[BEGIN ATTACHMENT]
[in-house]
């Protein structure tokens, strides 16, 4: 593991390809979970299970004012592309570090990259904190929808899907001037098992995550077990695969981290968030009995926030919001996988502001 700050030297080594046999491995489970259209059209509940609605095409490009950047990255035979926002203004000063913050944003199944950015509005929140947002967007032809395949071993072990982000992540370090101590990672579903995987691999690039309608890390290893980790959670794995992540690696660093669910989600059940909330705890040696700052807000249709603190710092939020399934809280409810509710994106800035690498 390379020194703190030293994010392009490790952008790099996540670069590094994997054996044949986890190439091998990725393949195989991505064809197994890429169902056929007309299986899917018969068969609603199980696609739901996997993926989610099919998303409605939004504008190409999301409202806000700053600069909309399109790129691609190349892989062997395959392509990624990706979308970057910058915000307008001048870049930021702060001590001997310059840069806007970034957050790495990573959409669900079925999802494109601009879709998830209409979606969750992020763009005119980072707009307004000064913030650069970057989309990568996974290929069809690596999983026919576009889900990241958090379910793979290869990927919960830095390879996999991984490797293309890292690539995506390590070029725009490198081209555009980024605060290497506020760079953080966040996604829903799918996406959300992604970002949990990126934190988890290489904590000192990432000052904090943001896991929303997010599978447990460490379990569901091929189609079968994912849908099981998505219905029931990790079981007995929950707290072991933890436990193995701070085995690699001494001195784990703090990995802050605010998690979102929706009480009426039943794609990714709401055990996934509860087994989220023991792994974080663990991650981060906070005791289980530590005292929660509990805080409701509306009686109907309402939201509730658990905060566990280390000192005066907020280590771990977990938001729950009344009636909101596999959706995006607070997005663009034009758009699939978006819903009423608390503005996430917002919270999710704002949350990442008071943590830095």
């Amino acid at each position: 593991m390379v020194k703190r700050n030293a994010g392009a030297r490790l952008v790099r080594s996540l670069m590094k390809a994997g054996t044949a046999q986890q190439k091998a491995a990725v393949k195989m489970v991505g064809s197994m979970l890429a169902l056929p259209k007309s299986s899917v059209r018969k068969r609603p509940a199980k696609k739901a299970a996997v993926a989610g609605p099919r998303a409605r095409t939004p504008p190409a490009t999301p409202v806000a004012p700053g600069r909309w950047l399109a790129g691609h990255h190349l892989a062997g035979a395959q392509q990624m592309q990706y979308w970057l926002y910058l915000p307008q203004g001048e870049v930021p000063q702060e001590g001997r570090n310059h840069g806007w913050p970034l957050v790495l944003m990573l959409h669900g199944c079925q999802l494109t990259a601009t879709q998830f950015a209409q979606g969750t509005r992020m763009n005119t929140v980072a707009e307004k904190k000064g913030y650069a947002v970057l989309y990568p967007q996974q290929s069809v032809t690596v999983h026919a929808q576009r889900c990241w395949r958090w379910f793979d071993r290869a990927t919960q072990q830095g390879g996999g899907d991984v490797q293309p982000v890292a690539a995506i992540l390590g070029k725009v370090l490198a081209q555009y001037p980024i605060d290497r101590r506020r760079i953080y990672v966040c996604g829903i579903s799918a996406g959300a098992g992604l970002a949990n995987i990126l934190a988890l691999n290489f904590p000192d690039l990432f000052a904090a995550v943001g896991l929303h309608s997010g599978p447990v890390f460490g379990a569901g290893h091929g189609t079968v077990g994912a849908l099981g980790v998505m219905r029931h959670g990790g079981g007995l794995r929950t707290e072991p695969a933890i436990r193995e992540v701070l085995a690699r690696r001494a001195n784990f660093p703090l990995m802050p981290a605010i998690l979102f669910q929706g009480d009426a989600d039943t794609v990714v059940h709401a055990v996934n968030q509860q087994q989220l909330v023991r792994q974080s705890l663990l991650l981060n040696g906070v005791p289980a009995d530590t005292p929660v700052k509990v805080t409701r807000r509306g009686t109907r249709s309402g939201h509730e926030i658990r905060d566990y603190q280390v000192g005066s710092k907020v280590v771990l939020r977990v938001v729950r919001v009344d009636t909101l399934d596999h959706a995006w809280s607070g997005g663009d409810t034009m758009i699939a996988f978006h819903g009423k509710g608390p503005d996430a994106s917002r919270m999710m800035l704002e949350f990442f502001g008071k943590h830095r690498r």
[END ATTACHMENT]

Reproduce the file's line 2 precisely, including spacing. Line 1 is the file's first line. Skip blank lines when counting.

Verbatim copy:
């Protein structure tokens, strides 16, 4: 593991390809979970299970004012592309570090990259904190929808899907001037098992995550077990695969981290968030009995926030919001996988502001 700050030297080594046999491995489970259209059209509940609605095409490009950047990255035979926002203004000063913050944003199944950015509005929140947002967007032809395949071993072990982000992540370090101590990672579903995987691999690039309608890390290893980790959670794995992540690696660093669910989600059940909330705890040696700052807000249709603190710092939020399934809280409810509710994106800035690498 390379020194703190030293994010392009490790952008790099996540670069590094994997054996044949986890190439091998990725393949195989991505064809197994890429169902056929007309299986899917018969068969609603199980696609739901996997993926989610099919998303409605939004504008190409999301409202806000700053600069909309399109790129691609190349892989062997395959392509990624990706979308970057910058915000307008001048870049930021702060001590001997310059840069806007970034957050790495990573959409669900079925999802494109601009879709998830209409979606969750992020763009005119980072707009307004000064913030650069970057989309990568996974290929069809690596999983026919576009889900990241958090379910793979290869990927919960830095390879996999991984490797293309890292690539995506390590070029725009490198081209555009980024605060290497506020760079953080966040996604829903799918996406959300992604970002949990990126934190988890290489904590000192990432000052904090943001896991929303997010599978447990460490379990569901091929189609079968994912849908099981998505219905029931990790079981007995929950707290072991933890436990193995701070085995690699001494001195784990703090990995802050605010998690979102929706009480009426039943794609990714709401055990996934509860087994989220023991792994974080663990991650981060906070005791289980530590005292929660509990805080409701509306009686109907309402939201509730658990905060566990280390000192005066907020280590771990977990938001729950009344009636909101596999959706995006607070997005663009034009758009699939978006819903009423608390503005996430917002919270999710704002949350990442008071943590830095």